U.S. January Trade Deficit $68.2 Billion; Consensus Deficit $67.6 Billion
By Yuka Hayashi
WASHINGTON -- The U.S. trade deficit widened in January as
American consumers stepped up purchases of imported products.
The deficit in trade of goods and services expanded by 1.9% to a
seasonally adjusted $68.2 billion in January, the Commerce
Department said Friday, compared with a $66.97 billion gap in
December. Analysts polled by The Wall Street Journal had projected
a deficit of $67.6 billion.
Imports increased 1.2% to $260.2 billion from December, while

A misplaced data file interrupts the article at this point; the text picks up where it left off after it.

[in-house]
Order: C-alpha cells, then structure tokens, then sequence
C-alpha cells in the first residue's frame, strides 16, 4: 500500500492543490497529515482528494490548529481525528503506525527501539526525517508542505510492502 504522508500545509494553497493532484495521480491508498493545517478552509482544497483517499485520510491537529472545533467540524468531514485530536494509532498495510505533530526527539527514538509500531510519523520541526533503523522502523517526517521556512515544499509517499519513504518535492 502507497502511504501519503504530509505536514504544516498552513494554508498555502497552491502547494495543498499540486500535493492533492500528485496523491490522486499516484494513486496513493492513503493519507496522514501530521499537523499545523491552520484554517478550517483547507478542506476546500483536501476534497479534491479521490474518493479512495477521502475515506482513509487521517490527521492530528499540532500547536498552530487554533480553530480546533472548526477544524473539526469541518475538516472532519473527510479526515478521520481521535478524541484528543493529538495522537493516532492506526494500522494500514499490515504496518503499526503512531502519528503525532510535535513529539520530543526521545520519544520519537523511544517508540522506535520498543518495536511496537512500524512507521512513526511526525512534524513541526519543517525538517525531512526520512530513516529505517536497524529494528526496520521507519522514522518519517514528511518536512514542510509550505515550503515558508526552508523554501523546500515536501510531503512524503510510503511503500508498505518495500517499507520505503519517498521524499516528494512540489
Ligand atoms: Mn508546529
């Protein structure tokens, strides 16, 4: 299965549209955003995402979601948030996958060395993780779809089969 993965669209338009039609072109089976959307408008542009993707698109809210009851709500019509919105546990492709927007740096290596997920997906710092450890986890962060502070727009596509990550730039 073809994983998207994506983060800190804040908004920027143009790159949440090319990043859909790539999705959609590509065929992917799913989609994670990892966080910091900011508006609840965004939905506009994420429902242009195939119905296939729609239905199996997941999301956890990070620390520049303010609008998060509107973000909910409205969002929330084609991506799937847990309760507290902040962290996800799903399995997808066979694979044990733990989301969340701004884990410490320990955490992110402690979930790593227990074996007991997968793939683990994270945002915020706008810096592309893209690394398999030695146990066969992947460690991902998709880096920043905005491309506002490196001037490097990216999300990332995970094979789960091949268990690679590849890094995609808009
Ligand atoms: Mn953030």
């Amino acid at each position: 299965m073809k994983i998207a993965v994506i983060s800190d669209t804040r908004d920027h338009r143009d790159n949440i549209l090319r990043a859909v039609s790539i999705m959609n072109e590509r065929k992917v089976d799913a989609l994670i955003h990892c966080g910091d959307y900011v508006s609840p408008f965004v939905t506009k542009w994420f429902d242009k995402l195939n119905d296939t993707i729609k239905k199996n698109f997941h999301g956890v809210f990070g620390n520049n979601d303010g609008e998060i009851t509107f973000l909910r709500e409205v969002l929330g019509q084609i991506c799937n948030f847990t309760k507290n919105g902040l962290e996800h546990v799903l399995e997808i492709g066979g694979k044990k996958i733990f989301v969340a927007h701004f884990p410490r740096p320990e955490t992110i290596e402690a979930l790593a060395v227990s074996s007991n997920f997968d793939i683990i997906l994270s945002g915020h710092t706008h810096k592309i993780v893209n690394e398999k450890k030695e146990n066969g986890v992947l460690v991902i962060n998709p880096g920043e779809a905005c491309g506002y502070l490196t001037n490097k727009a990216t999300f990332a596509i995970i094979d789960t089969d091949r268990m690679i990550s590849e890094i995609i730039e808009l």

exports grew 1.0% to $191.9 billion.
Americans splurged on consumer goods in January, helped by $600
payments many received as part of the latest round of government
stimulus spending to fight the impact of the pandemic. Retail sales
jumped a seasonally adjusted 5.3% in January from the previous
month, the biggest increase since June.
With the global economy on a recovery path, exports also
expanded modestly, bolstered by higher shipments of industrial
supplies and capital goods. Many countries loosened restrictions on
economic activity at a quicker pace as Covid-19 cases fell sharply
from their peak around the new year.
Write to Yuka Hayashi at firstname.lastname@example.org
(END) Dow Jones Newswires
March 05, 2021 09:09 ET (14:09 GMT)
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